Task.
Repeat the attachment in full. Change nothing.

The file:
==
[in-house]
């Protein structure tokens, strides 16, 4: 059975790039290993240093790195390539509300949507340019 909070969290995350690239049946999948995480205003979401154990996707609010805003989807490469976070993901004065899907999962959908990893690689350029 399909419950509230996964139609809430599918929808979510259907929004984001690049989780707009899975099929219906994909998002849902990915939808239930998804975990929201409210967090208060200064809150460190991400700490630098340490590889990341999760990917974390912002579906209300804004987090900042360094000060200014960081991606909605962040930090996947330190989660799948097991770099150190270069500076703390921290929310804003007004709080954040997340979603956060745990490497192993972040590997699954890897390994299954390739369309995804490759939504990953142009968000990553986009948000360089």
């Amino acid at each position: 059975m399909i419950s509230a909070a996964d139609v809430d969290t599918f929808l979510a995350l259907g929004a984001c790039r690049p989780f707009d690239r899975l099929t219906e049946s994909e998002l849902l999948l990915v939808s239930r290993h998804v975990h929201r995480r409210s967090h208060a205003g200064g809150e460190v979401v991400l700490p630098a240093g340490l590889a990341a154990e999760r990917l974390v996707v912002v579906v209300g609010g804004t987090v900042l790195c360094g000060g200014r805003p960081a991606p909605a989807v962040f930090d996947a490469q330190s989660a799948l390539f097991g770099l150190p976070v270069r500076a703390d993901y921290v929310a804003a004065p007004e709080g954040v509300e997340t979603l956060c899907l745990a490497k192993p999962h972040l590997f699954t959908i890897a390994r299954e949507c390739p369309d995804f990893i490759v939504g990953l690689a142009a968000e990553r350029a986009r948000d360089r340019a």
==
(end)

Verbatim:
[in-house]
């Protein structure tokens, strides 16, 4: 059975790039290993240093790195390539509300949507340019 909070969290995350690239049946999948995480205003979401154990996707609010805003989807490469976070993901004065899907999962959908990893690689350029 399909419950509230996964139609809430599918929808979510259907929004984001690049989780707009899975099929219906994909998002849902990915939808239930998804975990929201409210967090208060200064809150460190991400700490630098340490590889990341999760990917974390912002579906209300804004987090900042360094000060200014960081991606909605962040930090996947330190989660799948097991770099150190270069500076703390921290929310804003007004709080954040997340979603956060745990490497192993972040590997699954890897390994299954390739369309995804490759939504990953142009968000990553986009948000360089």
């Amino acid at each position: 059975m399909i419950s509230a909070a996964d139609v809430d969290t599918f929808l979510a995350l259907g929004a984001c790039r690049p989780f707009d690239r899975l099929t219906e049946s994909e998002l849902l999948l990915v939808s239930r290993h998804v975990h929201r995480r409210s967090h208060a205003g200064g809150e460190v979401v991400l700490p630098a240093g340490l590889a990341a154990e999760r990917l974390v996707v912002v579906v209300g609010g804004t987090v900042l790195c360094g000060g200014r805003p960081a991606p909605a989807v962040f930090d996947a490469q330190s989660a799948l390539f097991g770099l150190p976070v270069r500076a703390d993901y921290v929310a804003a004065p007004e709080g954040v509300e997340t979603l956060c899907l745990a490497k192993p999962h972040l590997f699954t959908i890897a390994r299954e949507c390739p369309d995804f990893i490759v939504g990953l690689a142009a968000e990553r350029a986009r948000d360089r340019a």